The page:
Those thoughts collide with today’s recipe:  homemade hamburger buns.  If any of you are skeptical, I was right there with you when I saw this recipe online almost a year ago.  Why would I make hamburger buns?  Plain ones are $1 a pack at the store.  Whole wheat can be a bit pricey, but it’s got to be worth the money, right?

These buns were pretty awesome, though.  Light and fluffy, but can stand up to a burger.  And for a raised bread product, these are very fast and easy to make.  While I’d probably go the store bought route if feeding a large crowd, these are perfect for feeding a small group.  And they freeze really well, which is always a bonus.

Enjoy!

Homemade Hamburger Buns (Makes about 10 buns)

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2 tablespoons yeast
1 cup warm water (about 110 degrees)
3 tablespoons canola oil
3 tablespoons sugar
1 egg
¼ teaspoon salt
3 cups white whole wheat flour
1 ½ tablespoons vital wheat gluten
garlic powder (optional)
sesame seeds (optional)
poppy seeds (optional)
dried minced onion (optional

1. In a mixing bowl, combine yeast, water, oil, and sugar. Stir in the egg and salt. Add 2 cups of flour and the vital wheat gluten. Mix. Gradually add the last cup of flour while mixing until a soft dough forms (you may not need all of it).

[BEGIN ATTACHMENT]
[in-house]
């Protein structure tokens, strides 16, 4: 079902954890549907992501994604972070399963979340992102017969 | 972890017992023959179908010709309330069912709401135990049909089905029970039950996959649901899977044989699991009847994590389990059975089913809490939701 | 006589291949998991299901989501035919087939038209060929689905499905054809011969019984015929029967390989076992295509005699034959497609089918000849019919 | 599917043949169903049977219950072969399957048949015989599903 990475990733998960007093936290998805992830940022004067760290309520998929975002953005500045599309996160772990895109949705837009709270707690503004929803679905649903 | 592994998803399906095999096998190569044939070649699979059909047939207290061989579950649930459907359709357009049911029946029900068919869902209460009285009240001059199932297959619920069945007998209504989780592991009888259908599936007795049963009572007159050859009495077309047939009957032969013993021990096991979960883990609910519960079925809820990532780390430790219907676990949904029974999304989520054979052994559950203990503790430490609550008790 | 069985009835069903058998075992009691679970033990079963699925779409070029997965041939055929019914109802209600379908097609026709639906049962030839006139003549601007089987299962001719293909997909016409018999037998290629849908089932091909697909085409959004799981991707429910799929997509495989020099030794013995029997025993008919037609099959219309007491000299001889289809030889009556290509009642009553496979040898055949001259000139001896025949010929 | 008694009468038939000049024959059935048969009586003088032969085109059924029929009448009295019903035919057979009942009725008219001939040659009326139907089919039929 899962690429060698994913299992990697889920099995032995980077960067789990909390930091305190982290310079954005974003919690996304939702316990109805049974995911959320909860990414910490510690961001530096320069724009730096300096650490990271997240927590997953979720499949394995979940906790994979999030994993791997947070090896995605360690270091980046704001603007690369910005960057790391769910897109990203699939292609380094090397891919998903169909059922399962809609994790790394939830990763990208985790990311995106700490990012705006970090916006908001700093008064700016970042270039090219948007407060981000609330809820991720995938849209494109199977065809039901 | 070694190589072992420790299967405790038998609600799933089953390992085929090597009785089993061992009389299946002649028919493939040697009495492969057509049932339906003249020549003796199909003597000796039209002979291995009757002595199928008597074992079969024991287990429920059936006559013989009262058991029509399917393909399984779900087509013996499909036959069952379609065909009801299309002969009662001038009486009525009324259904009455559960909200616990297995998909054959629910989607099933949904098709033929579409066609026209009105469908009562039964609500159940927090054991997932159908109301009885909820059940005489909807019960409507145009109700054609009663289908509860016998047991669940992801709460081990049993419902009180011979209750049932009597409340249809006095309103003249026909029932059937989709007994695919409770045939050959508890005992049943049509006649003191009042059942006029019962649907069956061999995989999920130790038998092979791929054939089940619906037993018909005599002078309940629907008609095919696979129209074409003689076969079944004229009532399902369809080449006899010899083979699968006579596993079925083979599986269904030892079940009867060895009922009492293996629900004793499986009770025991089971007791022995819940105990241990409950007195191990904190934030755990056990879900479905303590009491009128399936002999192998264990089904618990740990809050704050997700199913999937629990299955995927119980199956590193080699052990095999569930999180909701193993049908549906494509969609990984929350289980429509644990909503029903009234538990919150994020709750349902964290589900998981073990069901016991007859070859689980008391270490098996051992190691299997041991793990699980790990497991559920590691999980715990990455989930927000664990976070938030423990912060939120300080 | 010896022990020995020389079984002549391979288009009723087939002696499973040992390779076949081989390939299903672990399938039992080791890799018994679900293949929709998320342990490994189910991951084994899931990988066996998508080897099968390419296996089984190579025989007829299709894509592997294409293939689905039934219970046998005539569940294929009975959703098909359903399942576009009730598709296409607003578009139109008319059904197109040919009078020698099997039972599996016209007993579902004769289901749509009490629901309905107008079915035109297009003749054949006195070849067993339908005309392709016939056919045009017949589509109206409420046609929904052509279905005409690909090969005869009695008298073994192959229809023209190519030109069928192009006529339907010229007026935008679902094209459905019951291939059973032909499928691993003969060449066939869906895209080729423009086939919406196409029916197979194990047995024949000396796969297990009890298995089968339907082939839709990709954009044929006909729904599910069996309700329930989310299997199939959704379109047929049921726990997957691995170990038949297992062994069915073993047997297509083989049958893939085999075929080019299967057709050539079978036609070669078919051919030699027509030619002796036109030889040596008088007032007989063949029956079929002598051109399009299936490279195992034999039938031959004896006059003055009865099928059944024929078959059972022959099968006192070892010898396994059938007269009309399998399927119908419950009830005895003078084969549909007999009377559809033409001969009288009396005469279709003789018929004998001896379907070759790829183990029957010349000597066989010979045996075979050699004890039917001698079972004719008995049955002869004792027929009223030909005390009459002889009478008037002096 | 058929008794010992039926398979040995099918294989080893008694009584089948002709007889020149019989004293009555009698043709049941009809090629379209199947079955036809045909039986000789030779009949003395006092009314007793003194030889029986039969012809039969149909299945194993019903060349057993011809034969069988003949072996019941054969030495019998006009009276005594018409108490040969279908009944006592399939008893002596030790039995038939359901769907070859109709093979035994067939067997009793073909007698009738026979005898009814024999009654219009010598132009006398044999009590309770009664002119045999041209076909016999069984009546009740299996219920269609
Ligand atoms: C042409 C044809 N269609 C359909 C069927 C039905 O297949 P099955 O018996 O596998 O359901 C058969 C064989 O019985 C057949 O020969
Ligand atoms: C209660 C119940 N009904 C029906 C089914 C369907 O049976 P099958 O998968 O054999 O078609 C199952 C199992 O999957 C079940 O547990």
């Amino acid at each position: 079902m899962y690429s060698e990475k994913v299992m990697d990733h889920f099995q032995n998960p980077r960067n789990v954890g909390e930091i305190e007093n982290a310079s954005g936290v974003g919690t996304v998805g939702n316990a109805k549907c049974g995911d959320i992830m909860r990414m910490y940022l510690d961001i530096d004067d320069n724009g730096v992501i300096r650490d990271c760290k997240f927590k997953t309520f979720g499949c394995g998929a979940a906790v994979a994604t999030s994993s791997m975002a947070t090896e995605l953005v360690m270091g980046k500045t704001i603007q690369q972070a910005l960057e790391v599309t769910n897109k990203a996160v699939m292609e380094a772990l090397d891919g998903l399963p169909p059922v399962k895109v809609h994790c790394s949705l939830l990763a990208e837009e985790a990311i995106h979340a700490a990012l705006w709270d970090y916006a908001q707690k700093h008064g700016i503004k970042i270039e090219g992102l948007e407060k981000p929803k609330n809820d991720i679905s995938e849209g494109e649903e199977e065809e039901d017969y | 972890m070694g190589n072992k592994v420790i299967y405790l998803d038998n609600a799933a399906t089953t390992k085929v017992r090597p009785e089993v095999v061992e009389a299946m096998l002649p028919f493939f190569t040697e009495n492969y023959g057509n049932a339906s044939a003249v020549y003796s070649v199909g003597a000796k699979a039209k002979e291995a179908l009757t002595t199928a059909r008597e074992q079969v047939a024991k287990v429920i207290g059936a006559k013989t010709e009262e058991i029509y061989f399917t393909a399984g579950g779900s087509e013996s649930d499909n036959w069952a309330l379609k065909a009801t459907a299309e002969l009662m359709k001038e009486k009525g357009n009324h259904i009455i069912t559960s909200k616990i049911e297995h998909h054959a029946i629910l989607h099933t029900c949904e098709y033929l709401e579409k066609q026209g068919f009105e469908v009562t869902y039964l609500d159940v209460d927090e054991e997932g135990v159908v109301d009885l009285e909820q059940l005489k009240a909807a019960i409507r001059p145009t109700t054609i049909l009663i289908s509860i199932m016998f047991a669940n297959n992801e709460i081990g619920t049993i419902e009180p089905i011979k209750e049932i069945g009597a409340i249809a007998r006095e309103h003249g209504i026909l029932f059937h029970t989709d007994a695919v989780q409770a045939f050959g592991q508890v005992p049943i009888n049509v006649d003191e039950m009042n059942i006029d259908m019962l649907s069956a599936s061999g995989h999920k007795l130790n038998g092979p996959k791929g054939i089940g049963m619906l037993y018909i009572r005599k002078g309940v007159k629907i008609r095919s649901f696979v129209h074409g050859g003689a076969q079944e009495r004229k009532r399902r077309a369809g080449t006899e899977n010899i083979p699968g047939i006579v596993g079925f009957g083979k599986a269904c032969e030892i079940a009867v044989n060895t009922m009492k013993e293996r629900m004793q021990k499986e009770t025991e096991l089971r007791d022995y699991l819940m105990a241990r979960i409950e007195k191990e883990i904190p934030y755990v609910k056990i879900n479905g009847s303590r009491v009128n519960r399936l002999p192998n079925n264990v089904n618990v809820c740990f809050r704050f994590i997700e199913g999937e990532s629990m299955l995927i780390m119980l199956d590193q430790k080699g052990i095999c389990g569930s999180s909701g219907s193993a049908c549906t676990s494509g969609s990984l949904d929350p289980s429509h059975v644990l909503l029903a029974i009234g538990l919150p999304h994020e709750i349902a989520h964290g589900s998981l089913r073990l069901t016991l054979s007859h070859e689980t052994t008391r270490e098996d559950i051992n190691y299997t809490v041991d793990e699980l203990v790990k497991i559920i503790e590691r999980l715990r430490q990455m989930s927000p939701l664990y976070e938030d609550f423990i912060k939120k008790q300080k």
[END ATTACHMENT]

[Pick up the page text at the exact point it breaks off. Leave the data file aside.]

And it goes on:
2. Turn onto a lightly floured surface. Knead until smooth and elastic, about 5-6 minutes. Divide the dough into about 10 equal pieces. Place on a lightly greased baking sheet, spacing so buns will not touch as they raise. If desired, lightly spray the top of the rolls with cooking spray and sprinkle any or all of the optional toppings on top of the buns. LIGHTLY press onto each bun.

3. Cover and let rise for 15-20 minutes.

4. Preheat oven to 425. Bake for 7-10 minutes or until golden brown. Remove to a wire rack to cool completely.

Nutritional Information (Amount per bun):

Calories: 195
Protein: 8 g
Fat: 6 g
Saturated Fat: 1 g
Cholesterol: 19 mg
Carbohydrates: 31 g
Fiber: 5 g
Sodium: 68 mg

Recipe Notes: I actually do knead this by hand.  You could do it in a mixer, too.  I find I can control the amount of flour I add more when kneading by hand, oddly enough.  I admit I am not the best at making equal size rolls. This don’t double during the raising period like many bread products. I’d say they maybe get 1.5 times as big as they were. I really like the flavor the topping adds. Especially if you use the onion and garlic, this isn’t just for show. It adds a great little flavor punch to your meal.

Source: adapted from Let’s Dish Recipes

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Rosemary Bread

What’s your favorite part of going out to eat? The ambience? Being served? Not having to cook or to do dishes? The variety? The free bread? I’ll admit, I like all of those things, but all the yummy different breads you can get at restaurants is pretty high up there. Sometimes I’m as extreme as this Jim Gaffigan clip. Most of us can remember what the bread was like at many restaurants – Olive Garden’s breadsticks, Outback Steakhouse’s brown bread. You can even find dozens of copy cat recipes for these online.